Poets (John Donne and Ben Johnson) and musicians seemed to be falling over themselves in their efforts to honour her, dedicate works to her, write poetry to her – she had over 50 works dedicated to her. Why was she so popular?

  • She was well connected – her father was Sir John Harington, Baron of Exton. This family were said to have the most extensive estates in Rutland in the 16th century. Rutland? It’s a tiny county almost as small as Bermuda in the east midlands, UK.
  • She clearly came from a wealthy family, though some sources suggest her father and brother made huge losses and she inherited debts. She did however have sufficient to buy both Twickenham Park and Moor Park estates. There she became an amateur gardener – a 17th century Charlie Dimmock (you might have to be British to know her – a TV gardener).
  • And she was intelligent – home schooling resulted in fluency in French and Italian and she was knowledgable about classical art and poetry.
  • One author described her as “a fit companion for men” but we need to allow that in 1949 he might not have intended what this could mean today.
  • She performed in court masques, as a Lady of the Bedchamber for Queen Anna of Denmark she would join the other court ladies in these extravagant performances. For one, Masque of Blackness, the ladies all used body paint to blacken their faces and arms, which was actually quite controversial even then. She had speaking parts in some of the dramas and helped with directing others – clearly not just backdrop material.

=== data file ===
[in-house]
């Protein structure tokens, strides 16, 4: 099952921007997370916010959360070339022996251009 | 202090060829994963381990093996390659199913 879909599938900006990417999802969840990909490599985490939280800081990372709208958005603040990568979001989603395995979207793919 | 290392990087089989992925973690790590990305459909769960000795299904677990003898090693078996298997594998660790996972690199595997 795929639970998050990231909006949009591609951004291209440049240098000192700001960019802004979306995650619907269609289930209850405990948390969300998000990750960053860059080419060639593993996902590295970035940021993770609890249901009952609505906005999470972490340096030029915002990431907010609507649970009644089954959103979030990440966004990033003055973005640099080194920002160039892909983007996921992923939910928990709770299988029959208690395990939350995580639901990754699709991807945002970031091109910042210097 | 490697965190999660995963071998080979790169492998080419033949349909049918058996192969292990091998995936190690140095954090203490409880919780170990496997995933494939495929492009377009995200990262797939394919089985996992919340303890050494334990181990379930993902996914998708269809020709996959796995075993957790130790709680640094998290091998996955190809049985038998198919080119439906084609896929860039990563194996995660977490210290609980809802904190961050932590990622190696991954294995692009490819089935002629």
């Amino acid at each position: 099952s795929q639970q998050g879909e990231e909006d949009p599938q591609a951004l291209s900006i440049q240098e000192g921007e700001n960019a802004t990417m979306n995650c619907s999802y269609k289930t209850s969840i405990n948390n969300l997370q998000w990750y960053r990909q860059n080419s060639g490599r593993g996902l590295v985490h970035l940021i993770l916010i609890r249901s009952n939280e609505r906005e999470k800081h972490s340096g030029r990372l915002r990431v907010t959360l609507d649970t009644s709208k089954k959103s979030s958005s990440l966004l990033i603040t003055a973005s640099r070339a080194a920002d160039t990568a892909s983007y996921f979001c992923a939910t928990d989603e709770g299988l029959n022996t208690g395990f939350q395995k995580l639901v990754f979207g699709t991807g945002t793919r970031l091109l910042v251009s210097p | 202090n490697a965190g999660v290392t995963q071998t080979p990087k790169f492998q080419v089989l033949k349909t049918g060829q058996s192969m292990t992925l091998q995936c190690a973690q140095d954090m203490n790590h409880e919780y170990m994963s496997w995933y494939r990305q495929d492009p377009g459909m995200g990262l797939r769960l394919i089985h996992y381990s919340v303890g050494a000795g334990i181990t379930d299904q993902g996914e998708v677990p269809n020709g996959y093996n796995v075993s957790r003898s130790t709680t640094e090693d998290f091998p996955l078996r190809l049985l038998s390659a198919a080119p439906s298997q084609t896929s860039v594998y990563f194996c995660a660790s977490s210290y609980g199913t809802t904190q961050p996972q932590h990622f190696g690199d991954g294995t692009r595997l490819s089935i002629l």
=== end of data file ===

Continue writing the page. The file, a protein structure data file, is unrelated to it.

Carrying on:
• But she wasn’t exactly “available” having been married from the age of 13 to Edward Russell, 3rd Earl of Bedford. He made some poor decisions and spent some years in prison and under house arrest after supporting the “wrong-would-be-monarch” but his fortunes picked up somewhat when King James came to the throne. It appears that he was happy to permit his wife an active life at court in her own right.
  • She may have been considered beautiful, though the few portraits that exist don’t really confirm this, but maybe it was like early photographs, smiling was considered inappropriate.
Lucy Harington

Lucy Harington from National Portrait Gallery (online digital)

It seems she never actually set foot in Bermuda, but as a wealthy lady investing in the adventurous Virginia Company she was one of the original shareholders and thus land owners of the island. She was the only woman among the 117 original investors in The Somers Isles Company that was granted a charter to control Bermuda in 1616.